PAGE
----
Since a driller will need to design the drilling mud by setting its density (or mud weight), it is convenient to change the units for the pressure gradients from psi/ft to ppg.  Recall that freshwater has a density of 8.34 ppg, which corresponds to 0.433 psi/ft. 

If we want a slightly higher pressure gradient of 0.44 psi/ft, what would we need to do to the mud weight?

Increase it


Yes, increase it in the proportion of 0.44/0.433 times 8.34 ppg, which is 8.47 ppg. 

Decrease it


Similarly, the fracture pressure gradient of 0.63 psi/ft corresponds to \(\frac{0.63}{0.433}\times 8.34 \text{ ppg} = 12.13\text{ ppg}\). Figure 2 is a recasting of the data in Figure 1 by plotting the line slope vs depth, or more specifically the pressure gradient in units of ppg vs depth in ft.

Figure 2. This chart shows a constant pore pressure gradient (ppg) and fracture pressure gradient (ppg) increasing as a function of depth (ft).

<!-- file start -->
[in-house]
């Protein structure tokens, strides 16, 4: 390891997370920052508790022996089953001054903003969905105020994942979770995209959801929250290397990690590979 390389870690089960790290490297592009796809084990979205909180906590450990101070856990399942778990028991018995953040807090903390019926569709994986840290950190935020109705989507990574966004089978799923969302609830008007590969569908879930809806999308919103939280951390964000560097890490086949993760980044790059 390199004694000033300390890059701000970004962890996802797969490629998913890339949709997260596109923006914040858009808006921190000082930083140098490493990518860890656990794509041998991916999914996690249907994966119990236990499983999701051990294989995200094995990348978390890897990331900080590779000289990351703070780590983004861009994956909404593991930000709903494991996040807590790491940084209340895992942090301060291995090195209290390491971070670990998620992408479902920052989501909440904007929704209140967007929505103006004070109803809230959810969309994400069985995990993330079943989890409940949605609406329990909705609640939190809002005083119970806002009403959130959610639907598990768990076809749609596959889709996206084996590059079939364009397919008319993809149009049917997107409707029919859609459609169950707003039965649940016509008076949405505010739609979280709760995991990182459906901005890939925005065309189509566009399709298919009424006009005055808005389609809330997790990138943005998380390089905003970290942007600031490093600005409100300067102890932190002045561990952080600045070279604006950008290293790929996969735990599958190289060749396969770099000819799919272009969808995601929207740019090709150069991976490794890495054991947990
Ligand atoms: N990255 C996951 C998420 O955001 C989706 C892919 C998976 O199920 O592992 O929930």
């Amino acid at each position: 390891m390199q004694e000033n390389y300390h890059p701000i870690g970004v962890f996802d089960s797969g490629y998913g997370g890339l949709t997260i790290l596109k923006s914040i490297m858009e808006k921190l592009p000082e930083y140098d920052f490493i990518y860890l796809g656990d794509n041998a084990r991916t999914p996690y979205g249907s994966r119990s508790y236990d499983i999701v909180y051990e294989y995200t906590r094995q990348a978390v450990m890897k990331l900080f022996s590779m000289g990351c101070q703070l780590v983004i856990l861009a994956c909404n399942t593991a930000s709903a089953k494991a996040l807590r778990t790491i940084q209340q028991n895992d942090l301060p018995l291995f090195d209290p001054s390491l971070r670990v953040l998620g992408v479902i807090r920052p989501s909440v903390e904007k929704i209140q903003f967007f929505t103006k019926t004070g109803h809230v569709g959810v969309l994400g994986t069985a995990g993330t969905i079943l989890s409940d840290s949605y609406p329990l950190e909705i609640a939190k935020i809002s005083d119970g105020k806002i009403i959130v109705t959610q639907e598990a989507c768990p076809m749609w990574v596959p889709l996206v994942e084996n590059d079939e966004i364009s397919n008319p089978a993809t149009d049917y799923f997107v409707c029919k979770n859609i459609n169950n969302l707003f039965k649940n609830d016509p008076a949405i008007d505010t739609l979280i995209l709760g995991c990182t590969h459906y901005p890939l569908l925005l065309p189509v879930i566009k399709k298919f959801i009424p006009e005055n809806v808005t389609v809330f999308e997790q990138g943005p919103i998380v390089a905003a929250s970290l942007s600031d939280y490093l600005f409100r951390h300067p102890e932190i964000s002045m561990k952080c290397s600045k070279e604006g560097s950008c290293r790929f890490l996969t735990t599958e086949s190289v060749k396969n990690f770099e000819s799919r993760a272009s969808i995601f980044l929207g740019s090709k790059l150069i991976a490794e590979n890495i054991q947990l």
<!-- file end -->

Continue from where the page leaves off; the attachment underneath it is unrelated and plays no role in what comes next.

Using the plot in Figure 2, which of the following mud weights would be safe for the beginning of drilling (at < 2,000 ft)?

8 ppg


9 ppg


Both 9 and 11 ppg are safe mud weights because they fall within the mud weight window, or they are both > 8.47 ppg and < 12.13 ppg.

11 ppg


Both 9 and 11 ppg are safe mud weights because they fall within the mud weight window, or they are both > 8.47 ppg and < 12.13 ppg.

13 ppg


Think about whether your answer would change given economic constraints?  The higher the mud weight, the more material (clay predominantly) must be added to the mud to get to the desired ppg.  This increases the cost of the mud, and an engineer will consequently want to choose the lowest safe mud weight to minimize the cost.

Given economic constraints, then, it makes most sense to start the well drilling at 9 ppg. Look at the chart again and note how the formation pore pressure and formation fracture pressure gradients vary with depth.

Given your choice for initial mud weight, presuming Figure 2 represents your conditions, how would you modify the mud weight as you drill to 15,000 ft?

Increase the mud weight with depth


Decrease the mud weight with depth


Keep the mud weight constant with depth